Posts Tagged ‘New York’

No Sudden Move (2021) Tribeca Film Festival 2021

Sex Lies and Videotape director Steven Soderbergh will present his latest highly anticipated crime drama NO SUDDEN MOVE as the centrepiece gala at this year’s Tribeca Film Festival. The outdoor premiere will take place at The Battery in New York City on Friday, June 18 as part of Tribeca’s 12-day celebration to re-open New York and bring live entertainment back. Members of the cast will make an appearance at the live event.

Set in 1954 Detroit, No Sudden Move stars Don Cheadle, Benicio del Toro, David Harbour, with Ray Liotta, Jon Hamm, Amy Seimetz, Brendan Fraser, Kieran Culkin, Noah Jupe, Craig muMs Grant, Julia Fox, Frankie Shaw and Bill Duke. The story centers on a group of small-time criminals who are hired to steal what they think is a simple document. When their plan goes horribly wrong, their search for who hired them – and for what ultimate purpose – weaves them through all echelons of the race-torn, rapidly changing city.


Martha: A Picture Story (2019) *** Tribeca Film Festival 2019

Dir.: Selina Miles; Documentary with Martha Cooper; USA 2019, 80 min.

The first feature documentary by Australian director/co-DoP Selina Miles is a portrait of American photographer Martha Cooper whose shots of street art in New York of the 1970s and 80s gained her the title Godmother of Graffiti. Even at the ripe old age of 75 she is still active in her hometown of Baltimore and European capitals Berlin, Vienna and Paris.

Born in 1943, she fell in love with the camera at the age of three. When she was working for the Peace Corps in Thailand in 1963, she shot a series of photos of tattooists at work. Returning to the USA, she faced the first wave of many rejections of her work, before she was taken on by the New York Post in 1977, having made a name for herself with a series on urban life in Rhode Island. At the Susan Welsham was the photo editor of the Post and she remembers their collaboration when women like Cooper had to literally beg to be taken on.

In New York she worked for City Lore at the time when the city was burning and President Ford pandered to national prejudice “letting New York go bankrupt rather than bail them out”. Her interest in urban and street art led her to an auspicious meeting with Edwin Serrano, who later introduced her to Dondi (1961-1998), the King of train Graffiti, whose work recently fetched upwards of $200 000 up. Dondi made an exception for Cooper, who was allowed to photograph him while on the job. The outcome was ‘Subway Art’ (published by Cooper and Henry Chalfant), which later became the bible of Street Art. ‘Hip Hop Files’ (1998) is another one of her now classic publications.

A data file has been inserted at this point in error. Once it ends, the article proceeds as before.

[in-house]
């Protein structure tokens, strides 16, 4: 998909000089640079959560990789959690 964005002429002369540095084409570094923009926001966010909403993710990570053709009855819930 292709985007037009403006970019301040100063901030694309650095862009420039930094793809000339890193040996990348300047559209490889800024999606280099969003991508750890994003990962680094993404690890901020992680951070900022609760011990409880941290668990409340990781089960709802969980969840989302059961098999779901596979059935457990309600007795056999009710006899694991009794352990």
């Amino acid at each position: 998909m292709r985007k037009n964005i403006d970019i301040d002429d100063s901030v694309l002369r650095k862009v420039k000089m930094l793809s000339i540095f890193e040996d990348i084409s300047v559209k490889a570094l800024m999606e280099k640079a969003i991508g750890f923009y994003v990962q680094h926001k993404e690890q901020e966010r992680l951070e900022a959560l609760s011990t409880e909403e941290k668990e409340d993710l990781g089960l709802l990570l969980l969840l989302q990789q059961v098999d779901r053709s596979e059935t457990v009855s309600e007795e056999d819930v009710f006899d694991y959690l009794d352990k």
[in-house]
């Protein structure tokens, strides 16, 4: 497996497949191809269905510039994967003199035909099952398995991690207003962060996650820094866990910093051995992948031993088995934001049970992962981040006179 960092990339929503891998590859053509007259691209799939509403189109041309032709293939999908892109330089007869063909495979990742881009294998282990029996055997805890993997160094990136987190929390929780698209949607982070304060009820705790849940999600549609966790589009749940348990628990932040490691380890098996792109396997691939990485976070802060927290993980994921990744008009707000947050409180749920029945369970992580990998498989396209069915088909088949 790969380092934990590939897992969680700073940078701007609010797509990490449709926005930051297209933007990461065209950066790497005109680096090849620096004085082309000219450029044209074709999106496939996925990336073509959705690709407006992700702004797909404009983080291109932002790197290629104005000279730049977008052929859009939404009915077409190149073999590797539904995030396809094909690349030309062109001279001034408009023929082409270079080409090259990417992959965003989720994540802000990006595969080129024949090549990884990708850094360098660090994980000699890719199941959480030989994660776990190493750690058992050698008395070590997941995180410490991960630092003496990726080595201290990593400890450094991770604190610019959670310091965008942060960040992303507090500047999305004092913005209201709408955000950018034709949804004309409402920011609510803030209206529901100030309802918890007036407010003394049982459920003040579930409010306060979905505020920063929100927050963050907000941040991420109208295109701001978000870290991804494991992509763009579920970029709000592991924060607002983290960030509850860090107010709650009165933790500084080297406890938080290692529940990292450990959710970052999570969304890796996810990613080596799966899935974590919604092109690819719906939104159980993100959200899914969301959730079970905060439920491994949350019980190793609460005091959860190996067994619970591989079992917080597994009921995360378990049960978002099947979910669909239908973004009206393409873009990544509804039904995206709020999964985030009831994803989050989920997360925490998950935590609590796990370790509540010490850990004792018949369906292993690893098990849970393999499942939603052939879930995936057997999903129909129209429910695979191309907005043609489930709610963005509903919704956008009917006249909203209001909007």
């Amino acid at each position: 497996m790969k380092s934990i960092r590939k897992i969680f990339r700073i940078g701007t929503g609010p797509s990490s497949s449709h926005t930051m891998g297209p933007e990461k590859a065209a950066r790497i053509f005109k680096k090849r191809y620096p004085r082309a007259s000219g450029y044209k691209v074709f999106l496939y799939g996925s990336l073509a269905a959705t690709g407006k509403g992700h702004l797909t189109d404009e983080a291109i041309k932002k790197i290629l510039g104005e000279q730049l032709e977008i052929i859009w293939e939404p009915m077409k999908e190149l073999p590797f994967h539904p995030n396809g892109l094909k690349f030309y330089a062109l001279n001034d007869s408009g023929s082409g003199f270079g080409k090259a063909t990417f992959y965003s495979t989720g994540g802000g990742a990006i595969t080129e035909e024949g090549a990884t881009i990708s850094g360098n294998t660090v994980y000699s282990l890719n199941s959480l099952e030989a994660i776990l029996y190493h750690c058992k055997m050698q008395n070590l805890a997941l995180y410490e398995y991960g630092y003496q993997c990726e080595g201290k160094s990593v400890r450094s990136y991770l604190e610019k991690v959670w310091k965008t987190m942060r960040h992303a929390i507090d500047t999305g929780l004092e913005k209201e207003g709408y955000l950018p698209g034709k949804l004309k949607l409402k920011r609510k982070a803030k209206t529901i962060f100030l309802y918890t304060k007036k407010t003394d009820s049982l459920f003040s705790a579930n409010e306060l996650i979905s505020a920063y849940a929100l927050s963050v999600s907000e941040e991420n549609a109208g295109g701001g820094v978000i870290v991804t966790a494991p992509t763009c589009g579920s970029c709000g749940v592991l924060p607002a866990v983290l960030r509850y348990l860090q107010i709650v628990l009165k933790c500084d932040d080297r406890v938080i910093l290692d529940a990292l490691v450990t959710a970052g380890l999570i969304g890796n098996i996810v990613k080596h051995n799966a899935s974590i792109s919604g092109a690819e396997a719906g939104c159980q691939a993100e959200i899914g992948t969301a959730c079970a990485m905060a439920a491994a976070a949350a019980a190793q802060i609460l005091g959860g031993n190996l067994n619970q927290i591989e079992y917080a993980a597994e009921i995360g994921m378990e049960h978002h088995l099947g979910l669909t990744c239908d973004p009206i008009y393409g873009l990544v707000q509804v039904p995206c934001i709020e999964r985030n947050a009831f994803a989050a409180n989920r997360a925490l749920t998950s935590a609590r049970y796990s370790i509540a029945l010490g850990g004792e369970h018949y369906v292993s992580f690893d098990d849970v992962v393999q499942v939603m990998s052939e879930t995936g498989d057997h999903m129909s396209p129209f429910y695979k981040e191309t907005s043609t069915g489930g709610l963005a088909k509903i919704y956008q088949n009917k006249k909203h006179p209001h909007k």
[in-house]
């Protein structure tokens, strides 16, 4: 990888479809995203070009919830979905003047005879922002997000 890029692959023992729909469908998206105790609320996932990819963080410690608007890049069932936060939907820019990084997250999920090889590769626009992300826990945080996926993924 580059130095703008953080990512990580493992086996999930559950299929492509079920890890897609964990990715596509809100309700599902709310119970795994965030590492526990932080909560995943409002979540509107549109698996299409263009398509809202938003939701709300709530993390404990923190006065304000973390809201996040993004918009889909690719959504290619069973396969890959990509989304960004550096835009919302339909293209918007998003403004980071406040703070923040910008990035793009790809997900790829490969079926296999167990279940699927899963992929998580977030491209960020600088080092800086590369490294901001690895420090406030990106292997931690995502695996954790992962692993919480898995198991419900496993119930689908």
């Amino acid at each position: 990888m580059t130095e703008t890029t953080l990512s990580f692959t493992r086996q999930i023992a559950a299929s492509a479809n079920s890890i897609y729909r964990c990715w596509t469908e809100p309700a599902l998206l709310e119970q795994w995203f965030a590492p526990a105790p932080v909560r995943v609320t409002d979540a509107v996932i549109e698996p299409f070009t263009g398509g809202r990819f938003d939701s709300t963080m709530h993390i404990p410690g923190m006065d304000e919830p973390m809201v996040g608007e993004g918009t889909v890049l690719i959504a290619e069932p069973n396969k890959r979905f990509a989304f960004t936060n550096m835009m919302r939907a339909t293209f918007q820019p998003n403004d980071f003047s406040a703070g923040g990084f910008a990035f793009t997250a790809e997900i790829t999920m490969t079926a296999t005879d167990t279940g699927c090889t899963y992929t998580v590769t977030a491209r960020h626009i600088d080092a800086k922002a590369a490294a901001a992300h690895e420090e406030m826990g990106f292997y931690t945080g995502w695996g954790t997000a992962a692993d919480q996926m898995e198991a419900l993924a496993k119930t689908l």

Back in 2004 Cooper travelled to Germany, Vienna and St. Denis (a suburb of Paris), where she was celebrated for her work. In Miami she took photos of the artist colony of Wyndwood Walls, where graffiti is displayed on whole blocks. Even very recently, she took up with a group of Berlin train graffiti artists, hanging from precarious positions to capture their work. Nowadays she is still active in SoWeBo, a rundown district of Baltimore atmospheric of a black ghetto where the kids make impressive pavements artists.

Martha is living proof that art can keep you young. Her bold and intrepid work goes on. AS



Ciao! Manhattan (1972) | Bluray release

Written and directed by Factory regulars John Palmer and David Weisman this cult film is a semi-biographical take on Sedgwick’s life and captures a seminal time in history, namely the groundbreaking 1960s New York art scene. 

If you’re keen on watching a mash-up of a black and white Sixties-set musical thriller and the final early Seventies knockings of the wasted Sedgwick, sporting a surgically enhanced chest and cavorting around half naked and half cut, then CIAO, MANHATTAN will appeal.

Edith Minturn Sedgwick was born in California in 1943, studied at Harvard, rose to fame in 1965 as an actress in Andy Warhol’s films, was briefly married to Michael Post and died from a barbiturate overdose in her parents’ home at just 28.

On the plus side, the film perfectly recreates the star’s own chaotic life and also features other contemporary ‘heroes’ such as Holzer and Viva. Rather than a liberated woman of her generation, she emerges disillusioned and delusional. With its soundtrack featuring the music of Ritchie Havens and Kim Milford, this is a redolent portrait of a shooting star who crashed and burned, yet her fame remains. MT


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